In "Araby," what doesn't the narrator buy for Mangan's sister?
The narrator made the decision to buy something at the bazaar, "Araby," for Mangan's sister. The narrator has a crush on Mangan's sister; he essentially becomes obsessed with her, thinking about her at all moments. When he was not near her, he imagined himself like a knight carrying out a mission for his princess. So, when he tells her that he will bring her something from the bazaar, it becomes his mission. Since "Araby" has connotations of the East/Middle East, the narrator has an even more heightened sense that he's going to some exotic land to retrieve a prize for Mangan's sister.
The syllables of the word Araby were called to me through the silence in which my soul luxuriated and cast an Eastern enchantment over me.
It is likely that he intended to buy something exotic looking, something out of the ordinary. He looks at porcelain vases, tea sets, and jars that "stood like eastern guards at either side of the dark entrance." The narrator becomes disheartened and loses interest. It is unclear what he intended to buy and it is unclear if he even found anything that he liked because he becomes disillusioned with the entire experience.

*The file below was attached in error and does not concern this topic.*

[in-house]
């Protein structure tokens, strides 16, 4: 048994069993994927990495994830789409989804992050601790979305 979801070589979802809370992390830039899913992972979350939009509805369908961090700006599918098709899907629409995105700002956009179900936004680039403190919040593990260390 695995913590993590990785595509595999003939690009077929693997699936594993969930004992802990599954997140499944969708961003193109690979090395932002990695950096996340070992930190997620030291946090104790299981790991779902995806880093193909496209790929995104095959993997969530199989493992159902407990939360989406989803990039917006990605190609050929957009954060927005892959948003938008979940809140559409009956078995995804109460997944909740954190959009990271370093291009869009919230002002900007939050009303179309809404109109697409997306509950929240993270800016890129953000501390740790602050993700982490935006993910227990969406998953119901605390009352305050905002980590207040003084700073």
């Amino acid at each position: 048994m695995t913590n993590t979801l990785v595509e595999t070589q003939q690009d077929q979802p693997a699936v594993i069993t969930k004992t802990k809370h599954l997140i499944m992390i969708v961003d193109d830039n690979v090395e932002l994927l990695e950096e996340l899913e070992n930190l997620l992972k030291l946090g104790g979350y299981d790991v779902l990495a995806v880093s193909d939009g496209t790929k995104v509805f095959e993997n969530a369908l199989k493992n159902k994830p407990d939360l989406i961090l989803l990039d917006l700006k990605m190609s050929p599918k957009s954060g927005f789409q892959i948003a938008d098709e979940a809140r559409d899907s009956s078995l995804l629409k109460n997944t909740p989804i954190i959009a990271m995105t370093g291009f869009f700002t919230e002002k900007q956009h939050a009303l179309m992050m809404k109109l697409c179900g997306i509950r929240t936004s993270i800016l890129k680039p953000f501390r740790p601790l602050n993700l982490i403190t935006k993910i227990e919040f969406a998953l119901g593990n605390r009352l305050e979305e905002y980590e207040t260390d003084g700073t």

The young narrator, who lives a dull life in Dublin, dreams of the bazaar called Araby. The bazaar conflates or merges in his imagination with Mangan's sister, on whom he has a crush. Both represent to him a better, more colorful, and more enchanted world than the one he lives in day to day.
Though he dreams of getting to the bazaar and buying Mangan's sister a gift, he arrives there very late, when it is near to closing. He doesn't have much money to begin with and has to spend almost two-thirds of it, a shilling, on the entrance fee. Once inside, he sees that most of the booths are already closed:
The greater part of the hall was in darkness. I recognized a silence like that which pervades a church after a service.
When he goes to one of the few booths that are still open, the young woman working there treats him with indifference. There isn't much to buy, the boy doesn't have much money to buy anything with to begin with, and he becomes deeply disappointed that what he dreamed about has turned out to be so dismal. Therefore, he loses all heart to buy a gift for Mangan's sister. The world seems hopeless to him at that moment.